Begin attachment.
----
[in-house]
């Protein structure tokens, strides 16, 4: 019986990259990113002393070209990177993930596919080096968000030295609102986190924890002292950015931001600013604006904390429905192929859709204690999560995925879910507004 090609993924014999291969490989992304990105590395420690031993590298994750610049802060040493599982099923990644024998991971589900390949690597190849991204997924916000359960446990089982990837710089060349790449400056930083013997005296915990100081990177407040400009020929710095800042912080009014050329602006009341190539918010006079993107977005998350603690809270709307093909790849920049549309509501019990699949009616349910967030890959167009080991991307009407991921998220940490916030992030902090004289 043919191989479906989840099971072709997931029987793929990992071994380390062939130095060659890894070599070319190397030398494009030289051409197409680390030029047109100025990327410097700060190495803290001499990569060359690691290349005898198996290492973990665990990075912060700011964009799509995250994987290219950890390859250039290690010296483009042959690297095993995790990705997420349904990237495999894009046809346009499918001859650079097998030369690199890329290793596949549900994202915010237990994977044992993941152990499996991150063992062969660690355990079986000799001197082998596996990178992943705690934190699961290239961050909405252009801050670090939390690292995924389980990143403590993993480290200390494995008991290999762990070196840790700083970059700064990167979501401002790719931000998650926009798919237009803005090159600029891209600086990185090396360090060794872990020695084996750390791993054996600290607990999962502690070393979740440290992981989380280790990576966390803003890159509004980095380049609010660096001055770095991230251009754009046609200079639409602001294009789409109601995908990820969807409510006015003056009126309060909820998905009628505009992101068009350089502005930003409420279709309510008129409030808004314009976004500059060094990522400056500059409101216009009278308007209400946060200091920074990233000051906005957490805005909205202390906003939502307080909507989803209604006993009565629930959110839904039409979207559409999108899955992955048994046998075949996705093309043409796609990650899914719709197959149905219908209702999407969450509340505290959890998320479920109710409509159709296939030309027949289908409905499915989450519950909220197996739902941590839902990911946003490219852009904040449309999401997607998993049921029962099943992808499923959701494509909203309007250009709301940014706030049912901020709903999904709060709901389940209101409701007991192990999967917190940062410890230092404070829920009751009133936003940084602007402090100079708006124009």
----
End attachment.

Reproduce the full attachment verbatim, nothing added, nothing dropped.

[in-house]
């Protein structure tokens, strides 16, 4: 019986990259990113002393070209990177993930596919080096968000030295609102986190924890002292950015931001600013604006904390429905192929859709204690999560995925879910507004 090609993924014999291969490989992304990105590395420690031993590298994750610049802060040493599982099923990644024998991971589900390949690597190849991204997924916000359960446990089982990837710089060349790449400056930083013997005296915990100081990177407040400009020929710095800042912080009014050329602006009341190539918010006079993107977005998350603690809270709307093909790849920049549309509501019990699949009616349910967030890959167009080991991307009407991921998220940490916030992030902090004289 043919191989479906989840099971072709997931029987793929990992071994380390062939130095060659890894070599070319190397030398494009030289051409197409680390030029047109100025990327410097700060190495803290001499990569060359690691290349005898198996290492973990665990990075912060700011964009799509995250994987290219950890390859250039290690010296483009042959690297095993995790990705997420349904990237495999894009046809346009499918001859650079097998030369690199890329290793596949549900994202915010237990994977044992993941152990499996991150063992062969660690355990079986000799001197082998596996990178992943705690934190699961290239961050909405252009801050670090939390690292995924389980990143403590993993480290200390494995008991290999762990070196840790700083970059700064990167979501401002790719931000998650926009798919237009803005090159600029891209600086990185090396360090060794872990020695084996750390791993054996600290607990999962502690070393979740440290992981989380280790990576966390803003890159509004980095380049609010660096001055770095991230251009754009046609200079639409602001294009789409109601995908990820969807409510006015003056009126309060909820998905009628505009992101068009350089502005930003409420279709309510008129409030808004314009976004500059060094990522400056500059409101216009009278308007209400946060200091920074990233000051906005957490805005909205202390906003939502307080909507989803209604006993009565629930959110839904039409979207559409999108899955992955048994046998075949996705093309043409796609990650899914719709197959149905219908209702999407969450509340505290959890998320479920109710409509159709296939030309027949289908409905499915989450519950909220197996739902941590839902990911946003490219852009904040449309999401997607998993049921029962099943992808499923959701494509909203309007250009709301940014706030049912901020709903999904709060709901389940209101409701007991192990999967917190940062410890230092404070829920009751009133936003940084602007402090100079708006124009």